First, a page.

This interview is part of a series of 12 expert interviews on the future of digital democracy. You can read the full white paper with interviews here.
Stephen Boucher is the founder of Dreamocracy, a think-and-do tank and consulting agency. He teaches political science at Sciences Po Paris, at the Solvay Management School in Brussels, at the Collective Intelligence School and at the Institute of European Studies of the Université Libre de Bruxelles. Prior to founding Dreamocracy, Stephen headed the EURACTIV foundation and the consoGlobe.com website focusing on responsible consumption. He has also worked at the European Climate Foundation, the Jacques Delors Institute and was advisor to the Minister for European Affairs in Guy Verhofstadt’s government. Stephen is the author of several books, including ‘The Little Handbook of Political Creativity’ and ‘Think-tanks, Brains of the War of Ideas’.
CitizenLab – “How does the current appetite for citizen participation fit in with the ongoing institutional crisis and decreasing trust levels?”
Stephen Boucher – “As explained by Jeremy Heimans in ‘Old power, New power’, our relationship to power has changed, the traditional power mechanisms have changed, and new, more flexible and collaborative forms of power are emerging. The protests we are seeing today (from Gilets Jaunes [Yellow vests] to climate marches) and the emergence of new political movements show that there’s a belief in political action despite dissatisfaction with traditional forms of political involvement. The current distrust for the traditional political systems should not be mistaken for a lack of faith in political action. There might be a negative view of political actors, but there is still a willingness to take collective action. In short, there is a strong demand for a new form of citizen involvement.”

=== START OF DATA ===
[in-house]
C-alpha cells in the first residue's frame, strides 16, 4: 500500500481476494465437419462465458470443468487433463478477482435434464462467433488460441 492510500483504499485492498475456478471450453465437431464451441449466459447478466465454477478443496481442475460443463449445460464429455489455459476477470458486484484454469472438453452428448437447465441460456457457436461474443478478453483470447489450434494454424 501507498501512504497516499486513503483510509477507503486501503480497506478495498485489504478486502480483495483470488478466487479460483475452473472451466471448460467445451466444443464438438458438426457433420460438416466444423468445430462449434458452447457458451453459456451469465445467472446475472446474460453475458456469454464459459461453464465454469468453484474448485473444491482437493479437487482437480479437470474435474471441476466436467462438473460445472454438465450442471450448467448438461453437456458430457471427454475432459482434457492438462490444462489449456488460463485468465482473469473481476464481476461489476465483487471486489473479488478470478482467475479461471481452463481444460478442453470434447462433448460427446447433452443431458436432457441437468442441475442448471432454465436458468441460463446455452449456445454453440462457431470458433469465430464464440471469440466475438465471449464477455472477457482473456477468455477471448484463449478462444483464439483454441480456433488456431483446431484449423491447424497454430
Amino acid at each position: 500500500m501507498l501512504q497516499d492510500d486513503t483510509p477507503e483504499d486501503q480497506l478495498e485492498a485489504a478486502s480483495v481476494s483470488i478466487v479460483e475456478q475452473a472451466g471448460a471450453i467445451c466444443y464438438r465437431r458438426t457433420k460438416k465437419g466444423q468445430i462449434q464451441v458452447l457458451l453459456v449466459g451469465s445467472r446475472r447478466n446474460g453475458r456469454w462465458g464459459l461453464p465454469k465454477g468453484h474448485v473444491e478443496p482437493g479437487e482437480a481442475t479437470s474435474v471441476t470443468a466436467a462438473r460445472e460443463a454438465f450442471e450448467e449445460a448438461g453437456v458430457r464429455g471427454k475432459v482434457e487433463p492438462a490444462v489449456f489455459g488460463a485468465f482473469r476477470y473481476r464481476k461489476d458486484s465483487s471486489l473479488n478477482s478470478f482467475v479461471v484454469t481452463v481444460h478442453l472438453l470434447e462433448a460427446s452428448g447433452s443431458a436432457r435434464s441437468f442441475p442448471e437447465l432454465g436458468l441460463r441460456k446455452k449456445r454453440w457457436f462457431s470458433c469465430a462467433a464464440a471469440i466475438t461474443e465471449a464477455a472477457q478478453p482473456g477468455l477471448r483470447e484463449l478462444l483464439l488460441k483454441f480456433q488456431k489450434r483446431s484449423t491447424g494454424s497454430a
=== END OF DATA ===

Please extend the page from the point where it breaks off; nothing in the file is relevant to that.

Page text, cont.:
C – “In your opinion, where does this negative perception of political actors come from?”